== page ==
Question: Hello, When a crew arrives on scene and finds a patient VSA, the ALS and BLS Standards require CPR per the HSFO guidelines at 30:2. When considering that there is strong evidence showing high quality CPR is the most important care to impact patient survival, my question revolves around what care or priorities should be considered when there are just the 2 paramedics on scene awaiting additional crews or resources.
The questions specifically are:
1) While Early defib, high-quality CPR and BVM ventilation's are a must, should an IV and medications be attempted with such limited resources? In attempting to do so, there is strong likelihood of compromising the quality of CPR because the compressor is doing about 2 compressions a second, and the 2nd medic is ventilating about every 15 seconds, thus making it next to impossible to perform any other tasks without diluting the CPR quality. This should the early defib, High-quality CPR and BVM ventilation's be the only focus until more resources show up, or should the IV and medication process be attempted to satisfy the requirements of the directive, even if doing so will compromise the CPR quality?
2) In regard to #1 above, when working in a rural setting, in which allied resources can sometimes take upwards of 20 minutes to arrive on scene, how does this play into the care?
3) As a given, I would love to be able to meet all the requirements of the ACP Cardiac arrest directive effectively, but with only 2 paramedics on scene the problem is there is just so much to do, and with quality of CPR and ventilation's/ETCO2 being able to be monitored and recorded, you can either violate the directive to maintain high-quality CPR, or risk having this data show your CPR quality was not great but got "everything done". Which is the preferred method of care?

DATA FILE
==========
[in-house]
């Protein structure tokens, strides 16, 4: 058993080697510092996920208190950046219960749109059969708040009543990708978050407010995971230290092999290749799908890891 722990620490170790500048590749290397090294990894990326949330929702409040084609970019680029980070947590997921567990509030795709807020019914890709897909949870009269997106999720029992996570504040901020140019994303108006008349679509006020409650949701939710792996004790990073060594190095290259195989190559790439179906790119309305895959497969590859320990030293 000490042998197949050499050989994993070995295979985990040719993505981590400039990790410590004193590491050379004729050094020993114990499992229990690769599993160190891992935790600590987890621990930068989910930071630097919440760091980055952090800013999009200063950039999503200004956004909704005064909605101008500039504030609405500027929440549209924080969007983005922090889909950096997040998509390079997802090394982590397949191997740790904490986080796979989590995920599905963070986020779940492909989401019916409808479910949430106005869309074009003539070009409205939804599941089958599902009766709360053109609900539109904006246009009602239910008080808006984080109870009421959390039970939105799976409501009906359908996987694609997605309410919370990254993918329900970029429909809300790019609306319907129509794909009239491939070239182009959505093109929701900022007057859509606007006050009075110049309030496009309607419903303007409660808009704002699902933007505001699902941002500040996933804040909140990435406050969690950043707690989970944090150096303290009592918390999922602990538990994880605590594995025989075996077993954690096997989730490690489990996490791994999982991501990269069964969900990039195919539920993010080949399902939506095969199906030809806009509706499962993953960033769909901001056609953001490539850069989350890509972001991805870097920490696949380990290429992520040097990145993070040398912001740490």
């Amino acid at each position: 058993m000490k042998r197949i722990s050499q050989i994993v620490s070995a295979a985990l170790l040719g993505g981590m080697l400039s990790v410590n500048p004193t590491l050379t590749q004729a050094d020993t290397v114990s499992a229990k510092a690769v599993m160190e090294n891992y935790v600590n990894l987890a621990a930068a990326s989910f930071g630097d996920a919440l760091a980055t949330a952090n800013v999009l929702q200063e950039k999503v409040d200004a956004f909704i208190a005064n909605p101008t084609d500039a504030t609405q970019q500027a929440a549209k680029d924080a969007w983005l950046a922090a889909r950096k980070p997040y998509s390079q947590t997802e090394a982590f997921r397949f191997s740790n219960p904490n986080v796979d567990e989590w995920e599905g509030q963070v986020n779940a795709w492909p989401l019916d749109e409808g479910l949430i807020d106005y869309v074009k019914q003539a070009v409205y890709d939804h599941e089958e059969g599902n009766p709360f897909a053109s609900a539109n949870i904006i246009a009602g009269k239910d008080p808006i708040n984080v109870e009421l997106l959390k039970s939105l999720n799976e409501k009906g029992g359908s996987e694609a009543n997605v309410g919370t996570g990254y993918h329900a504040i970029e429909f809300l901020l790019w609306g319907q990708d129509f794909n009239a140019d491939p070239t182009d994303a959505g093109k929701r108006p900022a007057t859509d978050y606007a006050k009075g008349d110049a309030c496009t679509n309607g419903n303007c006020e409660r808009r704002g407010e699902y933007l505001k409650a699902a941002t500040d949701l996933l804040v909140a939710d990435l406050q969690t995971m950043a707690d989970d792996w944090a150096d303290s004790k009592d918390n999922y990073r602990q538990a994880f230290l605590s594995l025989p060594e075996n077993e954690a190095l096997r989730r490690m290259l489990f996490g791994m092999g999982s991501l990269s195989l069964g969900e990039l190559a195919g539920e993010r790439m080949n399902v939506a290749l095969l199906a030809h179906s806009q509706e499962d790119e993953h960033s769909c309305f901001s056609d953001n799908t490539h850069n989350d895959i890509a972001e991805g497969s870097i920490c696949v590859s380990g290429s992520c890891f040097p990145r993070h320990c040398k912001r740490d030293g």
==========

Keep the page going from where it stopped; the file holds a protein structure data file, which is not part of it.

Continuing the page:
4) While there is evidence supporting that CPR saves lives, is there any strong evidence supporting that the IV/Meds and the Advanced airways lead to better patient survival?
Thanks for your questions. Firstly, you should know that we recognize the fact that you can find yourself working in suboptimal environments with limited resources available to you, while at the same time are expected to meet certain performance metrics (particularly with cardiac arrest patients) that can be difficult to achieve given the working conditions.
That being said, this response is geared to attempt to answer all of your questions above, since the theme of all four questions is essentially the same. Also important to note is that every patient encounter provides its own unique and dynamic set of challenges, and that what might be appropriate and best management for one patient may not hold true for another.
The easiest answer to give is that at the end of the day, you have to do the best that you can with the resources available to you in the best interest of the patient. It is difficult to be very prescriptive and provide an exact step-by-step treatment plan for cardiac arrest since each situation is different, the resources available to you change, and the needs of the patient change. Our auditing team attempts to take all these factors into consideration and this is where optimal charting can be a valuable asset.
You are correct in identifying that high quality CPR is an evidenced based life-saving intervention you can provide for a patient (particularly true for those with shockable rhythms). There is, however, some evidence to support the administration of medications for cardiac arrest, as summarized by the American Heart Associations Guidelines on CPR and cardiac arrest (http://circ.ahajournals.org/content/132/18_suppl_2/S444) as well as summarized in a Webinar that was presented on June 9 2016. Generally, for non-shockable rhythms there is some evidence that early administration of epinephrine is associated with higher rates of ROSC, survival to hospital admission, and survival to discharge. For shockable rhythms administration of medications is withheld until after the 2nd defibrillation, to account for the survival advantages that high quality CPR and early defibrillation provide. Additionally, for those presenting in PEA who have a potentially treatable reversible cause (for example renal failure and hyperkalemia), then establishing vascular access and treating the hyperkalemia can be paramount for patient outcome.
If there is a concern regarding the amount of time that establishing an IV would take, and that doing so would detract from the provision of high quality CPR and early defibrillation, then dont forget that it takes only seconds to establish an IO, and that IO drug delivery has been shown to be comparable to that of IV drug delivery.
Again, we appreciate that there may only be two medics attending to a patient with very high resource needs, and that it can be difficult to achieve all of the points of treatment. When resources are limited, the expectation is that you attempt to provide both BLS and ALS care to the best of your ability as outlined in the medical directive.